The C920s Pro has a maximum resolution of 1080p, which might seem low if you’ve been looking at 4K webcams. But 1080p is plenty high for the average user — no video conferencing platforms allow streaming at anywhere near 4K in the first place (and many cap streaming resolution at 720p). The C920s Pro also offers decent color reproduction (its images look a little washed-out when compared with recent rivals’, however) and performs acceptably in both backlit and low-light settings.
The C920s Pro has built-in dual microphones, which are about as good as you’re going to find on a webcam (not great, but they’ll work in a pinch). It has a built-in monitor stand with a tripod mounting point, and a non-detachable 5-foot (1.5m) USB-A cable. It comes with an optional removable privacy shutter, which is always a nice touch if you’re paranoid (like I am). The C920s Pro is a very good webcam, and is still a competitive option even if it’s been around forever — but this may not be the case for much longer, thanks to the pandemic ushering in a new era of at-home workers and companies scrambling to get into the webcam market.
Other Webcams We Tested
- Razer Kiyo: The base Razer Kiyo is still a good webcam, and is one of the few cameras from a reputable company that has an included ring light, but at this point is old technology. While it no longer costs $100, its capabilities are far behind that of the Razer Kiyo Pro, and aren’t definitively better than other 1080p standards like the Logitech C930e.
- Ausdom AW635: The Ausdom AW635 was a more valuable camera towards the beginning of the pandemic when stock on basic mainstays like the Logitech C920 was more difficult to find. Now that stock has normalized, its borderline unacceptable image quality has less appeal.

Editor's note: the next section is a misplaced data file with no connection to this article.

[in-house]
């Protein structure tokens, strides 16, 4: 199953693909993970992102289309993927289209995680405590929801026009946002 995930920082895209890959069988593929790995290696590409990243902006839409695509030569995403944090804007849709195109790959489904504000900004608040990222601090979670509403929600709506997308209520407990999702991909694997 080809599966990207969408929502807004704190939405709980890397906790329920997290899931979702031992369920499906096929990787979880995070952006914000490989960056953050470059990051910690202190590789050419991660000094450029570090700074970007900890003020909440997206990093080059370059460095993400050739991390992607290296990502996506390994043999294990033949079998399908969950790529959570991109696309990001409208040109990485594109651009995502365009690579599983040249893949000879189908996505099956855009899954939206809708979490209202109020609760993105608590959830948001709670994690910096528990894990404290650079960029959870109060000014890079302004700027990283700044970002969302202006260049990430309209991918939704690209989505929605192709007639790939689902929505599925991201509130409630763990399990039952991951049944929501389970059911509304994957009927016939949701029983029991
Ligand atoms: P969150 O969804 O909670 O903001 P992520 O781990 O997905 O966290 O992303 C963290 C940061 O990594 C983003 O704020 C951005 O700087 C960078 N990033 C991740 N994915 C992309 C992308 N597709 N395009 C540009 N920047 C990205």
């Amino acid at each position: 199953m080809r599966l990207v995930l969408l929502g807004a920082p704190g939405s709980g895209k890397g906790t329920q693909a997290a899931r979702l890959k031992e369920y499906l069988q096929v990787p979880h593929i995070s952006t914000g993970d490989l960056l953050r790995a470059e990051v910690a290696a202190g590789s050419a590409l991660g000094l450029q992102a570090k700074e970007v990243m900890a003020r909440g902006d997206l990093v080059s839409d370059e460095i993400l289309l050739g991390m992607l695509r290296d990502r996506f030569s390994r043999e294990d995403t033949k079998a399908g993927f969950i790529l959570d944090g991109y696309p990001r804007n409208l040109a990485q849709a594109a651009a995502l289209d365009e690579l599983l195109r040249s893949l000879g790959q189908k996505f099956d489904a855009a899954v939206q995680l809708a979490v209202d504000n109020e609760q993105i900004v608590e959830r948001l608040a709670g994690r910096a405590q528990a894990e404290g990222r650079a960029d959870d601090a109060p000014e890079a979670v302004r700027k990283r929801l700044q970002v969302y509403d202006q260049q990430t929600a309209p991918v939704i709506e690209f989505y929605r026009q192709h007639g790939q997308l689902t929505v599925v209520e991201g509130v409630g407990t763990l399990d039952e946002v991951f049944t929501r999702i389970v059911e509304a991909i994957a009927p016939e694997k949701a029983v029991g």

Read: Ausdom webcam roundup
- Aukey 1080p: This one was a hard omission, but as its primary role on this list was as a Logitech C920 clone, it doesn’t serve as much purpose now that webcam stock has stabilized. Paradoxically, it can be a bit hard to find now, which also makes it harder to recommend, but it is roughly on par with Logitech’s budget cameras, if you can find one.
- AnkerWork B600 Video Bar: This webcam has strong visual fidelity and a number of conference-call friendly features like a speaker and a built-in light bar with touch controls, but its price makes it a poor option for anyone who doesn't need those extras.
Read: AnkerWork B600 Video Bar Webcam Review
How We Test
We test each of our webcams by inspecting its specs, design, and build quality, as well as how easily its lens can be covered for privacy. We also test the stability and flexibility of any built-in or included monitor stands.
We then shoot test photos in three lighting conditions: (1) well-lit, with bright lighting both in front of and behind the subject; (2) backlit/overexposed, with bright light behind the subject and one 27-inch monitor in front of the subject; and (3) low-light, with no lighting aside from one 27-inch monitor in front of the subject. Our home office lighting is completely controlled.
Our first round of shooting uses the camera's default, out-of-the-box settings. We then manually adjust the camera's settings using the camera's companion software, if applicable. If the camera doesn't come with software, we use a third-party application (YouCam 9) to adjust its settings. We take our photos using the Windows Camera app for consistency.
Finding Discounts on the Best Webcams
Whether you're shopping for one of the best webcams or one that didn't quite make our list, you may find savings by checking out the latest Logitech promo codes, Newegg promo codes, Amazon promo codes, Razer promo codes or Micro Center coupons.